You'll have a devilishly good time at Rancho Viejo Resort & Country Club's El Diablo golf course near South Padre

By Mike Bailey, Senior Staff Writer

RANCHO VIEJO, Texas - For three-quarters of the last 38 years, Rancho Viejo Resort & Country Club has ruled the golf kingdom in the Rio Grande Valley. From 1971 to the late 1990s, Rancho Viejo was pretty much the only choice if you wanted a championship-type test of golf.

Rancho Viejo' Diablo Golf Course - Hole 18
The 18th hole at Rancho Viejo's El Diablo Course isn't the toughest finishing hole you'll ever play, but it's no pushover.
Rancho Viejo' Diablo Golf Course - Hole 18Rancho Viejo' Diablo Golf Course - Hole 1Rancho Viejo' Diablo Golf Course - Hole 9Rancho Viejo' Diablo Golf Course - TexasRancho Viejo' Diablo Golf Course - Hole 15
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El Diablo at Rancho Viejo Resort & Country Club

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1 Rancho Viejo Dr
Rancho Viejo, Texas 78575
Cameron County
Phone(s): (956) 350-4000
Website: www.playrancho.com
 
18 Holes | Resort golf course | Par: 70 | 6847 yards | ... details »
 

Over the years, the golf courses at Rancho Viejo, like the El Diablo Course, have hosted PGA Tour Qualifying School (Craig Stadler, Peter Jacobsen and Curtis Strange qualified there), celebrities such as Willie Nelson, and golfers looking to escape the winter blues.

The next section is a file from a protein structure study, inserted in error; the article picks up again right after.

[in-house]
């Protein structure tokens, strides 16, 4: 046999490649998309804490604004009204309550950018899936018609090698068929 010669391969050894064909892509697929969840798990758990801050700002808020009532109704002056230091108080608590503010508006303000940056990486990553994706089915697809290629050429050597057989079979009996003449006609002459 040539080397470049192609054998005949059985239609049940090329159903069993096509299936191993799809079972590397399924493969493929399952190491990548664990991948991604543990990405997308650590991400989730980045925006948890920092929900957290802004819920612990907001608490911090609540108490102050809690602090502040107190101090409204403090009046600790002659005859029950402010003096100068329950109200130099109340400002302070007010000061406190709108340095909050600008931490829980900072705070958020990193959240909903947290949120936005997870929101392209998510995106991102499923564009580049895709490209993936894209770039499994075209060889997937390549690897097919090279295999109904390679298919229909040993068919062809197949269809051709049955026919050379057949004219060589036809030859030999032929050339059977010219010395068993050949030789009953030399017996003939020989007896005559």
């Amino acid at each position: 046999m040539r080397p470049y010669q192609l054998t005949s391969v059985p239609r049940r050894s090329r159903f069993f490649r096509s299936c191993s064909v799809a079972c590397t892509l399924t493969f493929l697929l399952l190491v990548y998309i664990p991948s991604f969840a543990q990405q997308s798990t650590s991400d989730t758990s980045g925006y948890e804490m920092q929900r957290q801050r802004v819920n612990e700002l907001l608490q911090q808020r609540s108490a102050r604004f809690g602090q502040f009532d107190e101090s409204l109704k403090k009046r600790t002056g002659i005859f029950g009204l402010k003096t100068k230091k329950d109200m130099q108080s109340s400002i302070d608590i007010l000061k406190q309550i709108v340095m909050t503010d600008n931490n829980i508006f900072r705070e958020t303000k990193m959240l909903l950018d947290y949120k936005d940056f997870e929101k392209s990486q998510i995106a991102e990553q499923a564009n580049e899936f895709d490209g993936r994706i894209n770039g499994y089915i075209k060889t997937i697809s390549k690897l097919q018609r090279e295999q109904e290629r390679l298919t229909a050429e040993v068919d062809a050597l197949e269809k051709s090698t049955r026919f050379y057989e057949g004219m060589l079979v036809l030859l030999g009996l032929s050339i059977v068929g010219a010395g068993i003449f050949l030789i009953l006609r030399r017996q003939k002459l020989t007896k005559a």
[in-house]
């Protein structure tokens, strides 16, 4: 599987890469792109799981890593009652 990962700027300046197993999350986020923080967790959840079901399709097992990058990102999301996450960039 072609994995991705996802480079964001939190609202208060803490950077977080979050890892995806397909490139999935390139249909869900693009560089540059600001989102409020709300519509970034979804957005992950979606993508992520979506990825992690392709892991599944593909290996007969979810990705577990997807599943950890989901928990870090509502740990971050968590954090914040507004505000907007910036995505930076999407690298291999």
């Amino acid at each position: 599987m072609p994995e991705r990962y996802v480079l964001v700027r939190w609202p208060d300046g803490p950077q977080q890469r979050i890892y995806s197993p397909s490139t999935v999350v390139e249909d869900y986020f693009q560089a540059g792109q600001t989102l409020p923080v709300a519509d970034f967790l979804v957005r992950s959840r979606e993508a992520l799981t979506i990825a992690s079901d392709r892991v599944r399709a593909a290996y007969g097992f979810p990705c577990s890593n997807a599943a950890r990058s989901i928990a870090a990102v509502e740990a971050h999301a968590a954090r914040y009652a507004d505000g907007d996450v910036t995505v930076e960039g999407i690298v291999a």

Rancho Viejo has real competition these days with South Padre Island Golf Club a few miles to the northeast on Laguna Madre and Tierra Santa Golf Club in Weslaco, but it still has its place. Rancho Viejo was built in a different era - an era many wouldn't consider the best in golf course construction or design - but it has a charm all its own.

Fortunately, for all of us, the club didn't stand pat. Over the years, the golf courses, as well as the facilities, have been updated. Nine years ago, both the Diablo and El Angel golf courses got new Tifdwarf greens, which are kept in pretty good shape. And while course conditions won't make you think Augusta National, you'll find plenty of grass under your ball if you don't hit into somebody's pool, and the greens roll true.

Rancho Viejo's El Diablo Course is anything but easy

At 6,847 yards and flat, you might mistakenly believe that the El Diablo Course is a pushover. But its devil moniker is aptly descriptive of its degree of difficulty. Plus, it is a par 70, so it plays like a 7,000-yard par 72 even in calm conditions.

But while the course is more protected than many golf courses on the Texas coast, wind is almost always a factor. And with water, homes and out-of-bounds looming on every other corner, the tendency to try to steer your ball is very real.

Of course, any pro worth his or her salt will tell you not to do that. But it's difficult to let it fly when there are white stakes on the left and your tendency is to overcook your draw.

The key, then, is to make aggressive swings with conservative plays. In other words, pick your spots wisely.

In this case, that might come on par 5s, like the fifth, which is one of the few holes where water doesn't factor into your shots, and at 533 yards from the back tees, it can be reached in two.

Early on, you get some of the tougher holes out of the way. The first two holes are par 4s generally play into the wind, and the third, a 440-yard par 4, is the No. 1 handicap hole.